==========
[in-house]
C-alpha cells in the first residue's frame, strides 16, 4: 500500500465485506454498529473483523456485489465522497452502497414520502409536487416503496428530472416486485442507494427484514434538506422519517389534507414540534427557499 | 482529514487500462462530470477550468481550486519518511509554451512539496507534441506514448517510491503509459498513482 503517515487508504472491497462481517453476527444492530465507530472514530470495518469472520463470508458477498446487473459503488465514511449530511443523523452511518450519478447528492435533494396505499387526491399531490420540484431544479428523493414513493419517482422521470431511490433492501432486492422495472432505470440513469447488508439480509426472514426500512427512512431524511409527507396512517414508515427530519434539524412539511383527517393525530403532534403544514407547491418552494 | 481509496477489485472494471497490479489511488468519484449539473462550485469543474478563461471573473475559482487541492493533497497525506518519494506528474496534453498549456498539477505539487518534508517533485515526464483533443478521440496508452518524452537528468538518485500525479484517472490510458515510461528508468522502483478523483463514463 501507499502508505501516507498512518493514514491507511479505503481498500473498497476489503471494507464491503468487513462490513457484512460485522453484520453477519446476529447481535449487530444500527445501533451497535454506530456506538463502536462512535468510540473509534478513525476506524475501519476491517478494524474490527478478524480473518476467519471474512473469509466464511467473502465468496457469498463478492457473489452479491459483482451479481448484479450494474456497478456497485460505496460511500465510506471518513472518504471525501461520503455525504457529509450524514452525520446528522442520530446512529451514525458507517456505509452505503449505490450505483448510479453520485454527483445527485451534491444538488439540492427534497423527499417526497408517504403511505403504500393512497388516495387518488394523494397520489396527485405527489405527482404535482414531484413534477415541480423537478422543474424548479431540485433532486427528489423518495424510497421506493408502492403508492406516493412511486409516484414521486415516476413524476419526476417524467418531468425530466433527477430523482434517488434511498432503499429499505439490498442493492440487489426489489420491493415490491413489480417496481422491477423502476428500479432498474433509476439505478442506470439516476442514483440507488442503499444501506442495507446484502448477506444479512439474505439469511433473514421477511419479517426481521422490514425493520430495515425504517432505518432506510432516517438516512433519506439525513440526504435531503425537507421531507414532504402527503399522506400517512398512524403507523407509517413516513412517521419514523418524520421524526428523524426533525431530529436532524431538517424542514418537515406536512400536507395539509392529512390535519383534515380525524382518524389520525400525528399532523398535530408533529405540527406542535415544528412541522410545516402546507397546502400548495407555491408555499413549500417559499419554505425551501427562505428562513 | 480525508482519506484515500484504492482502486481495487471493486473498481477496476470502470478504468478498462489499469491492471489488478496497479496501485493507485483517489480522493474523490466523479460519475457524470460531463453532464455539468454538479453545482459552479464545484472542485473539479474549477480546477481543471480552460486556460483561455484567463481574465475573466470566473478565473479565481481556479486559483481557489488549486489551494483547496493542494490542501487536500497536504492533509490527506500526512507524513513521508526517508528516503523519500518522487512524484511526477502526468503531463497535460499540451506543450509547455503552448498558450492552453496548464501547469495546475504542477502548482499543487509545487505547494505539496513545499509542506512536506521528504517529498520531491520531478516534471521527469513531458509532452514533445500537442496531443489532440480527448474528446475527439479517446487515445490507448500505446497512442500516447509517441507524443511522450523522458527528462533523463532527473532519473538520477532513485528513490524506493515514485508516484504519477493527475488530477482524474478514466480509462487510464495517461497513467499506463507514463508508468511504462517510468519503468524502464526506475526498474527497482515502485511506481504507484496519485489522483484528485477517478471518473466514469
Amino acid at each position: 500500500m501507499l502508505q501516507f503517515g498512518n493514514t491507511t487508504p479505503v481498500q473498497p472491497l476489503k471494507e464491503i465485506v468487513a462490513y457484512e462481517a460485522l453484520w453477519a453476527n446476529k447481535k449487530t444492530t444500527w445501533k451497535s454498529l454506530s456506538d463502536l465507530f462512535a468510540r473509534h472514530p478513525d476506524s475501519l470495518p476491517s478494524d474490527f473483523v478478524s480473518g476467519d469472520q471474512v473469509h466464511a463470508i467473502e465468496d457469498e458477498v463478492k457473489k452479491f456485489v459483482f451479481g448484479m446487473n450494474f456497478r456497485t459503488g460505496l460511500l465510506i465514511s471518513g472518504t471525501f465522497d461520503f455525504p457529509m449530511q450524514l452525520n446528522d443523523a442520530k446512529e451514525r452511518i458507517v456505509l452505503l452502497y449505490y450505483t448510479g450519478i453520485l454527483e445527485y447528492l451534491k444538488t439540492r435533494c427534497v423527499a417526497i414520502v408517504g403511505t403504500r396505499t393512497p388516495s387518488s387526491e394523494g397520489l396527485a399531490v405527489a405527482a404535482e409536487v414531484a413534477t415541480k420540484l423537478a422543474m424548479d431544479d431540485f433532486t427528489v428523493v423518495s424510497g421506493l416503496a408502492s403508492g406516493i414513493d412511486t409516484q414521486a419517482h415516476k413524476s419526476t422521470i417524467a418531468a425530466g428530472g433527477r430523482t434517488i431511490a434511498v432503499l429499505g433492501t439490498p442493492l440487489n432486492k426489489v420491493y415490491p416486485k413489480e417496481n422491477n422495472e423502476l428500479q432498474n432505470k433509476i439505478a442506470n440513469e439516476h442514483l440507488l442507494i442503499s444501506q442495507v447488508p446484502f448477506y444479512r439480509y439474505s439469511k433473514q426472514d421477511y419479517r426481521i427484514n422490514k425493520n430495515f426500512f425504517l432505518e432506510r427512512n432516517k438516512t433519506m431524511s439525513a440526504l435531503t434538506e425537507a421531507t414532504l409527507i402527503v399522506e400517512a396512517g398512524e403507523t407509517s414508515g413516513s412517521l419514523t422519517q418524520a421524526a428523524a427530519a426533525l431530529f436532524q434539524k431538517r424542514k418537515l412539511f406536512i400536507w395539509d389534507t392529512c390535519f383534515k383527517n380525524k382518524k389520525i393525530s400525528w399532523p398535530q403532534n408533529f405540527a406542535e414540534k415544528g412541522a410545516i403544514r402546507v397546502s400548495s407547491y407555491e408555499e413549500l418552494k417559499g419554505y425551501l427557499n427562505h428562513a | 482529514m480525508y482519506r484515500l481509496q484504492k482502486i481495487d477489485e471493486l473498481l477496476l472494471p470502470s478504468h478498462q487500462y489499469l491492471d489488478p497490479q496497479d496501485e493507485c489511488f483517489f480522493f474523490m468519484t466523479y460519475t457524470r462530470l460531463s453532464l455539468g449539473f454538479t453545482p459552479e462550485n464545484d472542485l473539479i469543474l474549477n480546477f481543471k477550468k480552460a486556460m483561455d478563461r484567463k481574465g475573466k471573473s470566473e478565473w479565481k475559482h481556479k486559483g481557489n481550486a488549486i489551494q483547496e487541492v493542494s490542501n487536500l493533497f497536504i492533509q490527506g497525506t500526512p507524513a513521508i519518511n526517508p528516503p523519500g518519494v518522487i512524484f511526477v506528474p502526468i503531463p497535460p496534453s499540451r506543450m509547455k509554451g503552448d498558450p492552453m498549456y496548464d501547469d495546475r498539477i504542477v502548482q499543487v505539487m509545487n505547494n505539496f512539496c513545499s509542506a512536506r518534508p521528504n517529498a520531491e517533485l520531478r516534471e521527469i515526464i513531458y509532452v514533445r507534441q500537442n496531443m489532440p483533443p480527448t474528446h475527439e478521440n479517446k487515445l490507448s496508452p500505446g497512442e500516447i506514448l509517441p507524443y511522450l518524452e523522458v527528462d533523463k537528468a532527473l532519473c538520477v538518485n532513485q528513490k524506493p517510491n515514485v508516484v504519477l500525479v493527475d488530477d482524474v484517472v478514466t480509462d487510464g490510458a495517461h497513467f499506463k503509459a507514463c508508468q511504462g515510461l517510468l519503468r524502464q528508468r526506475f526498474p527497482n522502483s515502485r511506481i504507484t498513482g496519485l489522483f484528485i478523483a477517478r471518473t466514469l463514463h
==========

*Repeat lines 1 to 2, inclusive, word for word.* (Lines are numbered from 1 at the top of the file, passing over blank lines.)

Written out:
[in-house]
C-alpha cells in the first residue's frame, strides 16, 4: 500500500465485506454498529473483523456485489465522497452502497414520502409536487416503496428530472416486485442507494427484514434538506422519517389534507414540534427557499 | 482529514487500462462530470477550468481550486519518511509554451512539496507534441506514448517510491503509459498513482 503517515487508504472491497462481517453476527444492530465507530472514530470495518469472520463470508458477498446487473459503488465514511449530511443523523452511518450519478447528492435533494396505499387526491399531490420540484431544479428523493414513493419517482422521470431511490433492501432486492422495472432505470440513469447488508439480509426472514426500512427512512431524511409527507396512517414508515427530519434539524412539511383527517393525530403532534403544514407547491418552494 | 481509496477489485472494471497490479489511488468519484449539473462550485469543474478563461471573473475559482487541492493533497497525506518519494506528474496534453498549456498539477505539487518534508517533485515526464483533443478521440496508452518524452537528468538518485500525479484517472490510458515510461528508468522502483478523483463514463 501507499502508505501516507498512518493514514491507511479505503481498500473498497476489503471494507464491503468487513462490513457484512460485522453484520453477519446476529447481535449487530444500527445501533451497535454506530456506538463502536462512535468510540473509534478513525476506524475501519476491517478494524474490527478478524480473518476467519471474512473469509466464511467473502465468496457469498463478492457473489452479491459483482451479481448484479450494474456497478456497485460505496460511500465510506471518513472518504471525501461520503455525504457529509450524514452525520446528522442520530446512529451514525458507517456505509452505503449505490450505483448510479453520485454527483445527485451534491444538488439540492427534497423527499417526497408517504403511505403504500393512497388516495387518488394523494397520489396527485405527489405527482404535482414531484413534477415541480423537478422543474424548479431540485433532486427528489423518495424510497421506493408502492403508492406516493412511486409516484414521486415516476413524476419526476417524467418531468425530466433527477430523482434517488434511498432503499429499505439490498442493492440487489426489489420491493415490491413489480417496481422491477423502476428500479432498474433509476439505478442506470439516476442514483440507488442503499444501506442495507446484502448477506444479512439474505439469511433473514421477511419479517426481521422490514425493520430495515425504517432505518432506510432516517438516512433519506439525513440526504435531503425537507421531507414532504402527503399522506400517512398512524403507523407509517413516513412517521419514523418524520421524526428523524426533525431530529436532524431538517424542514418537515406536512400536507395539509392529512390535519383534515380525524382518524389520525400525528399532523398535530408533529405540527406542535415544528412541522410545516402546507397546502400548495407555491408555499413549500417559499419554505425551501427562505428562513 | 480525508482519506484515500484504492482502486481495487471493486473498481477496476470502470478504468478498462489499469491492471489488478496497479496501485493507485483517489480522493474523490466523479460519475457524470460531463453532464455539468454538479453545482459552479464545484472542485473539479474549477480546477481543471480552460486556460483561455484567463481574465475573466470566473478565473479565481481556479486559483481557489488549486489551494483547496493542494490542501487536500497536504492533509490527506500526512507524513513521508526517508528516503523519500518522487512524484511526477502526468503531463497535460499540451506543450509547455503552448498558450492552453496548464501547469495546475504542477502548482499543487509545487505547494505539496513545499509542506512536506521528504517529498520531491520531478516534471521527469513531458509532452514533445500537442496531443489532440480527448474528446475527439479517446487515445490507448500505446497512442500516447509517441507524443511522450523522458527528462533523463532527473532519473538520477532513485528513490524506493515514485508516484504519477493527475488530477482524474478514466480509462487510464495517461497513467499506463507514463508508468511504462517510468519503468524502464526506475526498474527497482515502485511506481504507484496519485489522483484528485477517478471518473466514469